How to Take Suboxone

Healthcare providers typically administer suboxone as a sublingual film or tablet that dissolves under the tongue. They usually prescribe it as a part of comprehensive treatment in combination with counseling and behavioral therapies.

When taking Suboxone, following your doctor’s instructions carefully is essential.

Sublingual films and tablets should be placed under the tongue and allowed to dissolve completely—usually within 10 minutes. Swallowing the film may decrease its effectiveness.

How Long Do I Need to Take Suboxone?

The duration of Suboxone treatment will vary per individual. Treatment time may take longer or shorter, depending on the following:

  • Your condition
  • Response to treatment
  • Other medications you may be taking

Your doctor will determine the best treatment plan suited to your needs. They will also conduct ongoing assessments to monitor your progress and adjust treatment as necessary.

Alternatives to Suboxone

Suboxone isn’t the only drug that can treat opioid addiction. Alternatives to Suboxone include:

Methadone

Methadone is a long-acting opioid agonist. It binds to the same receptors in the brain as other opioids, like heroin and oxycodone. The drug helps reduce withdrawal symptoms and feelings of euphoria. 

Naxeltrone

Naxeltrone is another popular alternative to Suboxone. The drug blocks the effects of opioids on the brain. It helps reduce cravings associated with opioid addiction.

Zubsolv

Zubsolv is another brand name for a drug that combines buprenorphine and naloxone. Unlike Suboxone, this drug is available as a tablet.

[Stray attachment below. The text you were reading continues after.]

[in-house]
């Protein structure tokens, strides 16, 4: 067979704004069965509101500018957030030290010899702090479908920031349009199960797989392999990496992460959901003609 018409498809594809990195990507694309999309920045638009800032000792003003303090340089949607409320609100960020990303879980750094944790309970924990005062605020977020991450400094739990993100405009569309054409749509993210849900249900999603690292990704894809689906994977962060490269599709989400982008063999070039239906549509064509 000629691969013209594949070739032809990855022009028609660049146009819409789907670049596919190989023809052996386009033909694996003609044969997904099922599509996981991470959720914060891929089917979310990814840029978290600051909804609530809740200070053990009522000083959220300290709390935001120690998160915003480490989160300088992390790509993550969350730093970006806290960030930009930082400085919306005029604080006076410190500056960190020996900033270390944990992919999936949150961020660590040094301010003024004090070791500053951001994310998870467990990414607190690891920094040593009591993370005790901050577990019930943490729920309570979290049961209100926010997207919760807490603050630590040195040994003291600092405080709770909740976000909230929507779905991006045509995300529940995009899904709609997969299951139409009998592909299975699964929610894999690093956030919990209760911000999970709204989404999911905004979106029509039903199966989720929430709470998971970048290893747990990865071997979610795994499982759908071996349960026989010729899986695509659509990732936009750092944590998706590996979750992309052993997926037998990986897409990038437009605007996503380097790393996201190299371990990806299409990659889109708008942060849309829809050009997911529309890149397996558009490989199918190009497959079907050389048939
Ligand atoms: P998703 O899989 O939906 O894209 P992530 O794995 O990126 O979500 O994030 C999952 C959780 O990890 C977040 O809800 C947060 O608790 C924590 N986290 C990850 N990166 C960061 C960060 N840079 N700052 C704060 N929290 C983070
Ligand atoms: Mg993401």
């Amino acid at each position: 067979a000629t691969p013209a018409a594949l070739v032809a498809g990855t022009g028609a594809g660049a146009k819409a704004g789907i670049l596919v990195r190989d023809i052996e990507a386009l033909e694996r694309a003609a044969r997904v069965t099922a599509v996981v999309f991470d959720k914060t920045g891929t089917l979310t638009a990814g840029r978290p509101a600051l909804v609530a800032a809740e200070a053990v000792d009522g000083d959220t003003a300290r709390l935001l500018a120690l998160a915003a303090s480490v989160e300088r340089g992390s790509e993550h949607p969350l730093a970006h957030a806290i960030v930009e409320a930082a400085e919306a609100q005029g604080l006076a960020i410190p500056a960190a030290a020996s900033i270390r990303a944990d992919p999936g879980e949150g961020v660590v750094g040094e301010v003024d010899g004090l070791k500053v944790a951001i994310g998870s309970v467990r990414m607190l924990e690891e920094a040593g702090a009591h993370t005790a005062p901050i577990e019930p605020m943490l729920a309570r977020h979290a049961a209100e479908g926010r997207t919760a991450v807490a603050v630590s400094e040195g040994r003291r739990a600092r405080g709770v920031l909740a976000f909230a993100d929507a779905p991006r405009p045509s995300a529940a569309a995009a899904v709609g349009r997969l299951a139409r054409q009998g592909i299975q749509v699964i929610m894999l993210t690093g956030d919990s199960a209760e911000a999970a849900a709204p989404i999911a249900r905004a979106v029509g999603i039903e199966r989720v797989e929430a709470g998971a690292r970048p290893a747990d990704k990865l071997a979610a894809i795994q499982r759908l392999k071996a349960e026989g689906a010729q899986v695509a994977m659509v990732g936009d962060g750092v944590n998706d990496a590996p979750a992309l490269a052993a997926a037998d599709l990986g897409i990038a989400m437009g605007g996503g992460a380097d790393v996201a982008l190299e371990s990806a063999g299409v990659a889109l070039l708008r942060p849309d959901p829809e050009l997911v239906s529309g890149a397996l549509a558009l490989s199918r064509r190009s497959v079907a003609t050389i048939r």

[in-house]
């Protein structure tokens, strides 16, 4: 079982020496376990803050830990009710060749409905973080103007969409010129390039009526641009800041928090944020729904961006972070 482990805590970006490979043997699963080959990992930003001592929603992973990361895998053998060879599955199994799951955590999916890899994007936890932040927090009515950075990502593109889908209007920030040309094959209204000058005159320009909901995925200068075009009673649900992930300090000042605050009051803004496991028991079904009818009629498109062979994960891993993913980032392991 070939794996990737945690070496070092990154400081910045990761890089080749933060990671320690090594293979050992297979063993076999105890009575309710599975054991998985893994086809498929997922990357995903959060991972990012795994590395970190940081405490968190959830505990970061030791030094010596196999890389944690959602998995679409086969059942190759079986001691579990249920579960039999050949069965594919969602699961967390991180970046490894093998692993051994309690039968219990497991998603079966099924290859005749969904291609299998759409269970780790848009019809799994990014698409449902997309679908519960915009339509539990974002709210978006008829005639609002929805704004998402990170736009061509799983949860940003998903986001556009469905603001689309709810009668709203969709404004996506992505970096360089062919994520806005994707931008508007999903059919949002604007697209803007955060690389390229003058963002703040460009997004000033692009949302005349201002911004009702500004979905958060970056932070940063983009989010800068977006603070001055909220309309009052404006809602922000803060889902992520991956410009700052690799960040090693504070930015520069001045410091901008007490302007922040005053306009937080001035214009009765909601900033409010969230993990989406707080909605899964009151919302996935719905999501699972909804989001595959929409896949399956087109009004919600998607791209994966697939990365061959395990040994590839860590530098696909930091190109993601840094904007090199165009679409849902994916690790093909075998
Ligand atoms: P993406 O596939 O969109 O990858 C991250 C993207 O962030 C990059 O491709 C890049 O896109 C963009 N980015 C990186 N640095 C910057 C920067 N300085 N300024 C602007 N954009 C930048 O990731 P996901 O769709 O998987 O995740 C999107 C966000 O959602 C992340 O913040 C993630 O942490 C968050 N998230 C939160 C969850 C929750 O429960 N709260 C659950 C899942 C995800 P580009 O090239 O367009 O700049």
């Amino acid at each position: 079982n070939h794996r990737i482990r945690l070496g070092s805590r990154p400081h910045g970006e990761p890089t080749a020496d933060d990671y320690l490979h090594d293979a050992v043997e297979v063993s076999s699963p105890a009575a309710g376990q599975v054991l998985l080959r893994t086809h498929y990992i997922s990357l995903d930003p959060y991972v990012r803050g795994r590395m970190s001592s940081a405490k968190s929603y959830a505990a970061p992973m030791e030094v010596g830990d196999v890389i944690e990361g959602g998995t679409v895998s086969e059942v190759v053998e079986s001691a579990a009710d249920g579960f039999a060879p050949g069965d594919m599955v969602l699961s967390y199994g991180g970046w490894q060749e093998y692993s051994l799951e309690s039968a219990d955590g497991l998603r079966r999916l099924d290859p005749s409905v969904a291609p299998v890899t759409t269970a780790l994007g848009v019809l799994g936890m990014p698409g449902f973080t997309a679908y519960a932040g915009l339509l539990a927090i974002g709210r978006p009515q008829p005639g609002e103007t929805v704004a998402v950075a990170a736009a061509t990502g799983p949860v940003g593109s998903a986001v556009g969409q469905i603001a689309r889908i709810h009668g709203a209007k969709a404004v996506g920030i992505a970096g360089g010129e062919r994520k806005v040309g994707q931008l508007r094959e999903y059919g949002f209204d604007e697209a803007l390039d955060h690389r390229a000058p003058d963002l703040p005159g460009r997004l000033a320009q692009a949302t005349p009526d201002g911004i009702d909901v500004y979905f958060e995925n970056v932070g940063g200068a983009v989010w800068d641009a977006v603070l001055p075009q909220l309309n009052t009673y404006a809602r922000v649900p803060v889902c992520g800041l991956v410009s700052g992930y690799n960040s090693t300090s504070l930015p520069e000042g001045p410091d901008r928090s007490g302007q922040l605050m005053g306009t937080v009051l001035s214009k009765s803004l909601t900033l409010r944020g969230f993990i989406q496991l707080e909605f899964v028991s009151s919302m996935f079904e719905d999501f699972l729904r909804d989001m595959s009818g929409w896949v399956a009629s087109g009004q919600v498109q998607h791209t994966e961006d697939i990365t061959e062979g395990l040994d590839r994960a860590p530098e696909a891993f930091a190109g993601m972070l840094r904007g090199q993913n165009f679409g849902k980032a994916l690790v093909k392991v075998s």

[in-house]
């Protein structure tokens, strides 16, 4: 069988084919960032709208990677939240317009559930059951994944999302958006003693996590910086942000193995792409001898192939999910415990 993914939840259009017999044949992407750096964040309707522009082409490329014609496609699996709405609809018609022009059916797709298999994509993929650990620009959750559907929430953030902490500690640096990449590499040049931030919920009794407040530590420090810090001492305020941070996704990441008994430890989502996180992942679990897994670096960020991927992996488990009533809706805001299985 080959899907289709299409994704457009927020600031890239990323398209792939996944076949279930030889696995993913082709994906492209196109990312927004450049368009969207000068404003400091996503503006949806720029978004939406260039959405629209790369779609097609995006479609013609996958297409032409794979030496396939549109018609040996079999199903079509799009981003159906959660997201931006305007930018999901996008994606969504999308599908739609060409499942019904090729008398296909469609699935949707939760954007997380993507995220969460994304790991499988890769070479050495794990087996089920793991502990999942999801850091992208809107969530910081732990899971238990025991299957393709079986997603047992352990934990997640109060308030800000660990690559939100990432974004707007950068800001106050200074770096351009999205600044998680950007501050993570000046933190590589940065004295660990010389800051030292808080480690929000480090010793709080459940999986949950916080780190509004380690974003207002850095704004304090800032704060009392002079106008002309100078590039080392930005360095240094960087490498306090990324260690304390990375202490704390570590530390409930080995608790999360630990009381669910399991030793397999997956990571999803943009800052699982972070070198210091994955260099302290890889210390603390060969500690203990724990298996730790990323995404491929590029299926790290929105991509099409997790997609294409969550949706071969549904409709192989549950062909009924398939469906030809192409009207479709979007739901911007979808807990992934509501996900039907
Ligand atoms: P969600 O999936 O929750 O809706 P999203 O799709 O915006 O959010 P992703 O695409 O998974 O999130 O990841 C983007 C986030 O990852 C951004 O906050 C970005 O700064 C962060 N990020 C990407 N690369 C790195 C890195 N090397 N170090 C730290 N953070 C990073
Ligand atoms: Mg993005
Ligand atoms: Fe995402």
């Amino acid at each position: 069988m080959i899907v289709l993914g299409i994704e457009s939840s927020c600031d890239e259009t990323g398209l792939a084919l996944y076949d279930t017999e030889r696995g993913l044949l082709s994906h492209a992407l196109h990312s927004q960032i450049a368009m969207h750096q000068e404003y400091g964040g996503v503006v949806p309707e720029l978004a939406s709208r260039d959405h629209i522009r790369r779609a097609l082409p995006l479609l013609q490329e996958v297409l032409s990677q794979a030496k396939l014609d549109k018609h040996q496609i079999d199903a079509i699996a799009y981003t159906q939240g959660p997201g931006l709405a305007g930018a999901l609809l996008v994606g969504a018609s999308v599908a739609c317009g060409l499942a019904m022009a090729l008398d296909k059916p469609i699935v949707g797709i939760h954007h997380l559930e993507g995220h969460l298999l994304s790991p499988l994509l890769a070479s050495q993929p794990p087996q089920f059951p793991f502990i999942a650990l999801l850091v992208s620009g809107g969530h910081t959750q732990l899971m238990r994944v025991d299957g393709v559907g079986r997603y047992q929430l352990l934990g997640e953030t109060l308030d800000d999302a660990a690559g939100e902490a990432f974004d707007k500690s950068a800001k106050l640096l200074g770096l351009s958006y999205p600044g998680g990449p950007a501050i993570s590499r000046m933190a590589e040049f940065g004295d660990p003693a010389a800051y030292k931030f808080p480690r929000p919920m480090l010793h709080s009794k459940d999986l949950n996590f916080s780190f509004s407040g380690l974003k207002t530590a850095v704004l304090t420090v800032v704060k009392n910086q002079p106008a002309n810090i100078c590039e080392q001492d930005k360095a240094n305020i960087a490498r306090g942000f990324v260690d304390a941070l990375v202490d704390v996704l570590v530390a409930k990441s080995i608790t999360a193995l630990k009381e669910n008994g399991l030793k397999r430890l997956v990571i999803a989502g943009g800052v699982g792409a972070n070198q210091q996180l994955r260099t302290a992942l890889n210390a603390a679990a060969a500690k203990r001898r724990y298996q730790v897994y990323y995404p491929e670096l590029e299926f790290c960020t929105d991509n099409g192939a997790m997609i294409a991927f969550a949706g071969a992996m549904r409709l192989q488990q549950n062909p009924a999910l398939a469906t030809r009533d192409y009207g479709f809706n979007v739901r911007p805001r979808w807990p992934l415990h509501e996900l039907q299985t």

You must dissolve the tablet in your mouth within 5 minutes. Some prefer Zubsolv over Suboxone because of its taste and ease of administration. 

Precautions for Suboxone

Suboxone can cause severe problems if not taken correctly. As such, follow these precautions for the drug:

  • Always take Suboxone under a doctor’s supervision.
  • Never try to adjust your dosage (such as taking too little or too much) on your own.
  • Keep up with all doctor appointments so they can monitor your progress. 
  • Be transparent about your medical history, as this can impact Suboxone’s effects on your body.
  • Don’t drink alcohol and take other depressants while on Suboxone. 

Florida Drug Overdose and Mortality Rates

  • In 2014, the death rate per 100,000 was 13.2.
  • This number went to 25.5 in 2019.
  • The most recent figure for 2021 is 37.5.

Opioid Misuse and Disorders in Florida

  • Percentage of Adult Population Misusing Opioids: 2.74%
  • Adult Opioid Use Disorder: 1.98% reported a disorder.
  • Youth Opioid Misuse: 2.26% of those under 18 reported misuse.
  • Youth Opioid Use Disorder: 1.00% reported a disorder.

Overall Need for Drug Treatment in Florida

  • Adults Needing But Not Receiving Treatment (All Drug Types): 5.43%.
  • Youth Needing But Not Receiving Treatment (All Drug Types): 5.01%.

Sources

  1. "Suboxone." Drugs.com
  2. "Buprenorphine." Substance Abuse and Mental Health Services Administration.
  3. "Naltrexone." Substance Abuse and Mental Health Services Administration.
  4. "Zubsolv vs Suboxone: What's the Difference?" Drugs.com.
  5. Velander JR. "Suboxone: Rationale, Science, Misconceptions." Ochsner J, 2018.6. Shulman M, Wai JM, Nunes EV. "Buprenorphine Treatment for Opioid Use Disorder: An Overview." CNS Drugs, 2019.